Got Writer’s Block?
Yeah, it happens to the best of us. Life gets in the way and your brain is taken in another direction and before you know it, it’s been days or weeks since you last looked at that book you’re trying to write. You’ve forgotten little details. What eye color did you give your hero? What town was your heroine born in? Perhaps you need to jumpstart your creative mojo, and that's what this series is designed for. Not to explain writer's block, but to help you move in a different direction.
When someone asks me how to string along the plot to make a story, or how do I keep my focus on writing a book, I always tell them that it’s like building a house. First you need to frame it before you go back in and add the plumbing and walls. The most import aspect of writing a book is to get the first draft down. Just write, even if it’s generic ideas rattling around in your head, just put them down. Then go back and begin the process of adding to it.
Details are important, but sometimes they came to you later, as you go back and edit. Many times I’ve even used my own experiences to spice up the mundane day-to-day routine of my characters. Don’t be afraid to put some of your own life down on the page.
What this exercise does is asks you to look at one of those moments you may not like, or where you're stuck, and change how you look at it. Maybe put yourself in your character's shoes. How would you act? Or what would you say?
Up close, everything looks different. Zoom in to focus on a moment, a detail or an emotion.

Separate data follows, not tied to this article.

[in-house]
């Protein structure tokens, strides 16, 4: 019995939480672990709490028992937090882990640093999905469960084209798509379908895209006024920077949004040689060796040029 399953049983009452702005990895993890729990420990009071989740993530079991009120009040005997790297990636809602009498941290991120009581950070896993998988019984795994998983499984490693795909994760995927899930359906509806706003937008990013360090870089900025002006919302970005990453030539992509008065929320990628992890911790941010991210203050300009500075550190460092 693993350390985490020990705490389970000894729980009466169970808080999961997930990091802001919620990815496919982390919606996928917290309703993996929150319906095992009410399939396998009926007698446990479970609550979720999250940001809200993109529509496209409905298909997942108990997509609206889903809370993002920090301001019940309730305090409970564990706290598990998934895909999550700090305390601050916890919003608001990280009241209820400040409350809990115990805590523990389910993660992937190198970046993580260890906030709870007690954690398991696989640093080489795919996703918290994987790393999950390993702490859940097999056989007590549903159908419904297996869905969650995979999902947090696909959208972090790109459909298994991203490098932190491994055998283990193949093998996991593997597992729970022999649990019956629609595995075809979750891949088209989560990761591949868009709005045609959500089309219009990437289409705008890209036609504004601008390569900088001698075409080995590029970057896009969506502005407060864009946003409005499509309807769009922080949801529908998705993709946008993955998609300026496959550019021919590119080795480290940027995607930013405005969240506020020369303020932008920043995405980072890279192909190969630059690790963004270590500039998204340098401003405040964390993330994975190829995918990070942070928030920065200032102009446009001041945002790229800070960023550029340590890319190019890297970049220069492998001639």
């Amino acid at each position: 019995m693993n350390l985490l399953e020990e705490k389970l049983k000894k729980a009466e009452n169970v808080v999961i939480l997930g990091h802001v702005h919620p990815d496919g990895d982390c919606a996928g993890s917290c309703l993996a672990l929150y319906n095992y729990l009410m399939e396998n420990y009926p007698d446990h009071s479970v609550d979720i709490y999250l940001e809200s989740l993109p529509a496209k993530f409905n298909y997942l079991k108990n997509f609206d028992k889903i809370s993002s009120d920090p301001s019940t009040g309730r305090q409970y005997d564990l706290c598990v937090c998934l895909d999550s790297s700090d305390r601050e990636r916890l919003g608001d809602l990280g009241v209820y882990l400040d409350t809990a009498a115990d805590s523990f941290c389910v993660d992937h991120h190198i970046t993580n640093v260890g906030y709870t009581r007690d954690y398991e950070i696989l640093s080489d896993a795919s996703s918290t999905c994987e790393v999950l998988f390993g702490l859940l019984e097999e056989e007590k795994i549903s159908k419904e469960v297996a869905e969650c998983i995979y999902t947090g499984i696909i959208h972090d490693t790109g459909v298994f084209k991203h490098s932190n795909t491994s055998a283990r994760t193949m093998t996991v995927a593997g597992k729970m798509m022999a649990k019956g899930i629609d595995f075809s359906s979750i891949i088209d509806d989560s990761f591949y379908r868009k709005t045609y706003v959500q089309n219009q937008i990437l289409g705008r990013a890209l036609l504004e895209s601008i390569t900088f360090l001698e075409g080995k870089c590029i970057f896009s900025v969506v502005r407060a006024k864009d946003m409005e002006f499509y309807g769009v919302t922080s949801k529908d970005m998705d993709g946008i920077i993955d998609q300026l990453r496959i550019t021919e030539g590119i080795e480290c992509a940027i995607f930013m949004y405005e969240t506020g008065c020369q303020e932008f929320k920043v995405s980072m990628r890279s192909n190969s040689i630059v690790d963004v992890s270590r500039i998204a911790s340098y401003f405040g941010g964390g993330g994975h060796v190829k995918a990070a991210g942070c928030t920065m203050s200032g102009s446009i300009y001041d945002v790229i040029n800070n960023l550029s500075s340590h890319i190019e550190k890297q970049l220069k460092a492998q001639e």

>What is your hero feeling right now? What are some tiny actions that might reveal it?
> Extend the moment. What if a given event took a day rather than a minute? What if it took a year?
> Imagine your hero is incredibly nearsighted. How would your story change if she could only see things an inch from her nose?
When you look closely at a moment or idea, you discover truths and textures that might otherwise go unnoticed. (Chickens are basically velociraptors. Velcro is nothing but desperate, grabbing hands.)
Your hero may be holding the metaphorical magnifying glass – or perhaps he’s the one being examined, each little action perceived differently than intended. Either way, lenses distort what we see.
A powerful lens can even focus light so intensely it burns.
***John August designed these cards to help writers fix plot holes, spice up stock characters and rethink your themes. They, of course, do not guarantee you’ll get published or that you’ll become the next J.K. Rowling, and of course they are only a tool to help you think outside the box. I make no monetary gain with them nor do I expect anything in return. I do not own the contents in these cards. If you're interested in them, here's the amazon link: https://www.amazon.com/Writer-Emergency-Pack/dp/B00R6ZLIOY/ref=sr_1_2?ie=UTF8&qid=1502046610&sr=8-2&keywords=john+august